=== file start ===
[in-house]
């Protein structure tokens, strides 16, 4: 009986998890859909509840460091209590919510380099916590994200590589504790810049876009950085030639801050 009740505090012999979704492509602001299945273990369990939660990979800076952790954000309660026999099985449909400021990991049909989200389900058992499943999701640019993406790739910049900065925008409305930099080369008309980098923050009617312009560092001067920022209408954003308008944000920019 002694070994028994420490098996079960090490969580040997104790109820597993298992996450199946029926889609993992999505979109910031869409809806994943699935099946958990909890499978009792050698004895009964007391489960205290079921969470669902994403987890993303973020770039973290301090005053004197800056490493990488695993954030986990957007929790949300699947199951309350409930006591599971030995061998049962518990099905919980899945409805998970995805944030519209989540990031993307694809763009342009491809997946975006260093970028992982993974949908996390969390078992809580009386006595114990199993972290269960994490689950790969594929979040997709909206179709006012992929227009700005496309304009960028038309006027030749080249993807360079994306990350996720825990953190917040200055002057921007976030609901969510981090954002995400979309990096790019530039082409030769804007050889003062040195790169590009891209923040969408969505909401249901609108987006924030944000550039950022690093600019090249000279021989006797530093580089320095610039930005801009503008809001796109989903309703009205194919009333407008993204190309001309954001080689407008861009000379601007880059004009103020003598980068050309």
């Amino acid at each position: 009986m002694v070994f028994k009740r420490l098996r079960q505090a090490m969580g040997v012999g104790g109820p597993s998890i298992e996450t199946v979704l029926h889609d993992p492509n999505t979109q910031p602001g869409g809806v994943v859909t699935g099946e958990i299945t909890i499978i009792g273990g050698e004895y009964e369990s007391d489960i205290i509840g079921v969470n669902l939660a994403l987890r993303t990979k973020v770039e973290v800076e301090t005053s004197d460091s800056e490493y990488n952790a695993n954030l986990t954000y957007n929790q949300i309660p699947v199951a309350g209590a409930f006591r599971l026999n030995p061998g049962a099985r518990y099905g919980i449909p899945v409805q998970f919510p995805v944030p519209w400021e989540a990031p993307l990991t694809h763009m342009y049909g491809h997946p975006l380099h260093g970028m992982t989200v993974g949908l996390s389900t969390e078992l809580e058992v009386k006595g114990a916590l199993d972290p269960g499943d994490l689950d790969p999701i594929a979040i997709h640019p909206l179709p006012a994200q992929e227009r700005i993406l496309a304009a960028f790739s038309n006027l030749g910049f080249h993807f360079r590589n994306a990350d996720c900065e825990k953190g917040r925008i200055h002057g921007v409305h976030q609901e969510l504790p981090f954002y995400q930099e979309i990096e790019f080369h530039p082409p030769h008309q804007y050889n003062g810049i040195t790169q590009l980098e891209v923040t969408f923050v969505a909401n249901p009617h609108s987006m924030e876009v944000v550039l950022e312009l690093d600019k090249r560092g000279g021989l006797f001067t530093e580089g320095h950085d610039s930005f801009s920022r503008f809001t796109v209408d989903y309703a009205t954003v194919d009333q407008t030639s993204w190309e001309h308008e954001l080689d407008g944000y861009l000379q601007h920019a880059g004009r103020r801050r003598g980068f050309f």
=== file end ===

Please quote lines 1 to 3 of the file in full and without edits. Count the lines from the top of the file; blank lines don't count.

[in-house]
């Protein structure tokens, strides 16, 4: 009986998890859909509840460091209590919510380099916590994200590589504790810049876009950085030639801050 009740505090012999979704492509602001299945273990369990939660990979800076952790954000309660026999099985449909400021990991049909989200389900058992499943999701640019993406790739910049900065925008409305930099080369008309980098923050009617312009560092001067920022209408954003308008944000920019 002694070994028994420490098996079960090490969580040997104790109820597993298992996450199946029926889609993992999505979109910031869409809806994943699935099946958990909890499978009792050698004895009964007391489960205290079921969470669902994403987890993303973020770039973290301090005053004197800056490493990488695993954030986990957007929790949300699947199951309350409930006591599971030995061998049962518990099905919980899945409805998970995805944030519209989540990031993307694809763009342009491809997946975006260093970028992982993974949908996390969390078992809580009386006595114990199993972290269960994490689950790969594929979040997709909206179709006012992929227009700005496309304009960028038309006027030749080249993807360079994306990350996720825990953190917040200055002057921007976030609901969510981090954002995400979309990096790019530039082409030769804007050889003062040195790169590009891209923040969408969505909401249901609108987006924030944000550039950022690093600019090249000279021989006797530093580089320095610039930005801009503008809001796109989903309703009205194919009333407008993204190309001309954001080689407008861009000379601007880059004009103020003598980068050309």
């Amino acid at each position: 009986m002694v070994f028994k009740r420490l098996r079960q505090a090490m969580g040997v012999g104790g109820p597993s998890i298992e996450t199946v979704l029926h889609d993992p492509n999505t979109q910031p602001g869409g809806v994943v859909t699935g099946e958990i299945t909890i499978i009792g273990g050698e004895y009964e369990s007391d489960i205290i509840g079921v969470n669902l939660a994403l987890r993303t990979k973020v770039e973290v800076e301090t005053s004197d460091s800056e490493y990488n952790a695993n954030l986990t954000y957007n929790q949300i309660p699947v199951a309350g209590a409930f006591r599971l026999n030995p061998g049962a099985r518990y099905g919980i449909p899945v409805q998970f919510p995805v944030p519209w400021e989540a990031p993307l990991t694809h763009m342009y049909g491809h997946p975006l380099h260093g970028m992982t989200v993974g949908l996390s389900t969390e078992l809580e058992v009386k006595g114990a916590l199993d972290p269960g499943d994490l689950d790969p999701i594929a979040i997709h640019p909206l179709p006012a994200q992929e227009r700005i993406l496309a304009a960028f790739s038309n006027l030749g910049f080249h993807f360079r590589n994306a990350d996720c900065e825990k953190g917040r925008i200055h002057g921007v409305h976030q609901e969510l504790p981090f954002y995400q930099e979309i990096e790019f080369h530039p082409p030769h008309q804007y050889n003062g810049i040195t790169q590009l980098e891209v923040t969408f923050v969505a909401n249901p009617h609108s987006m924030e876009v944000v550039l950022e312009l690093d600019k090249r560092g000279g021989l006797f001067t530093e580089g320095h950085d610039s930005f801009s920022r503008f809001t796109v209408d989903y309703a009205t954003v194919d009333q407008t030639s993204w190309e001309h308008e954001l080689d407008g944000y861009l000379q601007h920019a880059g004009r103020r801050r003598g980068f050309f």